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Renewable energy investing becoming ‘mainstream’ for infra funds, claims Mercer’s Buscombe

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Renewable energy investing is moving into the mainstream as a common inclusion in real assets and energy portfolios, claims Mercer’s global head of infrastructure Toby Buscombe.

Mercer has a hefty $19bn invested in private markets, with about a fifth of that dedicated to real assets.

Within that subsector, the firm has about 25 per cent allocated to renewable assets – a considerable amount given the area is still considered a niche one in many corners of the alternative assets world.

Buscombe argues that the asset class has matured significantly in the past four years, and that investing there has become the norm.

He said, “Three or four years ago it [amount of capital in renewables] would be a lot lower and I would be talking about the single sector funds we had allocated to.

“Today, the capital we have invested spans across a number of renewable energy sector funds that we have allocated to as part of the sustainable investment programme that we have built for clients. But then also multi-sector funds, generalist infrastructure funds where increasingly those vehicles themselves will have an allocation to renewable energy infrastructure.

“As a sector, renewable energy has become a lot more mainstream. It is a common inclusion in a real asset or an energy portfolio. It is not seen as a niche sub-sector that only people with a strong ESG or sustainability focus feel obliged to allocate to.”

Increased capital flowing into the space has an impact on pricing and returns, however, so investors could already be finding it harder to create value.

Buscombe added, “We are seeing a lot more capital being allocated to these sorts of assets today which of course has an impact on pricing and on returns. So, that is forcing us to work frankly harder to find good opportunities and to filter out the very best investment partners we can work with in the market.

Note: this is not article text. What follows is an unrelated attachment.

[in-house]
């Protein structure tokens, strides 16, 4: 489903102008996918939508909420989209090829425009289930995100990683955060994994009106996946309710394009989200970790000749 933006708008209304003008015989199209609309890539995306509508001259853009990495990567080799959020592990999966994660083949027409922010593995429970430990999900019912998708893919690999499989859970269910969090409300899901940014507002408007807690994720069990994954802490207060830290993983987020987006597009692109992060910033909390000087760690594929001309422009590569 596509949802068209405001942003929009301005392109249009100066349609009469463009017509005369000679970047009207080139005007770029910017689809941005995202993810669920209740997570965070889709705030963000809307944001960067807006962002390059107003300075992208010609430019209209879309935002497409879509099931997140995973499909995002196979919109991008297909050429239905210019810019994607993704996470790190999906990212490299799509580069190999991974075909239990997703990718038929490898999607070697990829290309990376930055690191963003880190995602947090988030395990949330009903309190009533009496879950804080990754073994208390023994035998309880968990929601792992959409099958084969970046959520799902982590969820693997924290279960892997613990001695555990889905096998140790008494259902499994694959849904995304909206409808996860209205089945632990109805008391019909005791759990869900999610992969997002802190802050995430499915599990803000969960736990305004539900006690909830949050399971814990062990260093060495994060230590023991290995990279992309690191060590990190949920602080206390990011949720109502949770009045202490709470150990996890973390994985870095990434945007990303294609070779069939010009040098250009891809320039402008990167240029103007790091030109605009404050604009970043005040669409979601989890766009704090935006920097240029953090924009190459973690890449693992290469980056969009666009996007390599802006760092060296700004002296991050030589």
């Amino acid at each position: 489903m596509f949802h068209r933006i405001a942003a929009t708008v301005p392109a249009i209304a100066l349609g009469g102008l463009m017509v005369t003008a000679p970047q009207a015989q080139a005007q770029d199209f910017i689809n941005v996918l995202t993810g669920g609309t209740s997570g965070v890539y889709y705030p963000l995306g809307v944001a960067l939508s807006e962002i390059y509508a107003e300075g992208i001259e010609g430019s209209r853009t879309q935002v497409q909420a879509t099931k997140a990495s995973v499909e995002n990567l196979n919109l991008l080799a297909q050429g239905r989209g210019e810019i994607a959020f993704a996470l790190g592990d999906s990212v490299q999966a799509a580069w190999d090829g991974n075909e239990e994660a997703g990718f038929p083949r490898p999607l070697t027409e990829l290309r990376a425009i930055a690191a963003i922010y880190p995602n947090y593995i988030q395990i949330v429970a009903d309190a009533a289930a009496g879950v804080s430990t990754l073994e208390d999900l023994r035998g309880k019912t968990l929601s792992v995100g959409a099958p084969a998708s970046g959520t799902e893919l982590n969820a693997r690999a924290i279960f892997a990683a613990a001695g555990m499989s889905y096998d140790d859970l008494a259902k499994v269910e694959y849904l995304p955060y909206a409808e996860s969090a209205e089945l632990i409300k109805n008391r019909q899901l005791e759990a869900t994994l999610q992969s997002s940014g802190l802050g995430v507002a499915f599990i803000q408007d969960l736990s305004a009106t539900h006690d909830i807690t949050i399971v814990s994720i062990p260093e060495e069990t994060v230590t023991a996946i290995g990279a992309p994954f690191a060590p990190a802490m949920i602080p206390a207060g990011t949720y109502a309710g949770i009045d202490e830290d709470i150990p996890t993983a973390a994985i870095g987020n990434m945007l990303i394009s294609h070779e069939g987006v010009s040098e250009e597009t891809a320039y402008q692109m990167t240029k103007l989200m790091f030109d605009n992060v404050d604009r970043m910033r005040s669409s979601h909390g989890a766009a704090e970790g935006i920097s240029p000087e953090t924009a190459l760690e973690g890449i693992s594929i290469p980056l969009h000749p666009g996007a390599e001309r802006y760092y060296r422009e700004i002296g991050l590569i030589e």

“Yielding established investments that have a relatively contained risk profile and long operating histories in developed markets around the world generally are very hotly contested today, and I think that is an evolution over the past five years or so. That is also forcing us to work harder to find good opportunities.”

Despite seeing a higher number of GPs entering the market, it is also becoming easier to identify high quality fund managers by focusing on those which have the staying power, claims Buscombe.

“We see the people who have developed a strong track record of doing those things generally developing a loyal support base and being able to raise and close funds very quickly.

“It is becoming easier to distinguish between truly high-quality managers who have been able to go out and raise their second, third and fourth fund with a genuine track record of pursuing their strategies well and everybody else.”

With less feed in tariff support-type regimes for more established technologies such as wind and solar, and investors slowly becoming more risk tolerant in the way they commit capital, the future of renewables investing looks set to continue attracting institutional capital over the years ahead, claims Buscombe.

You can see Toby Buscombe speak at the 8th Annual AltAssets Renewable Energy Investor Forum next month. For more information, please visit: altassets.net/renewables.

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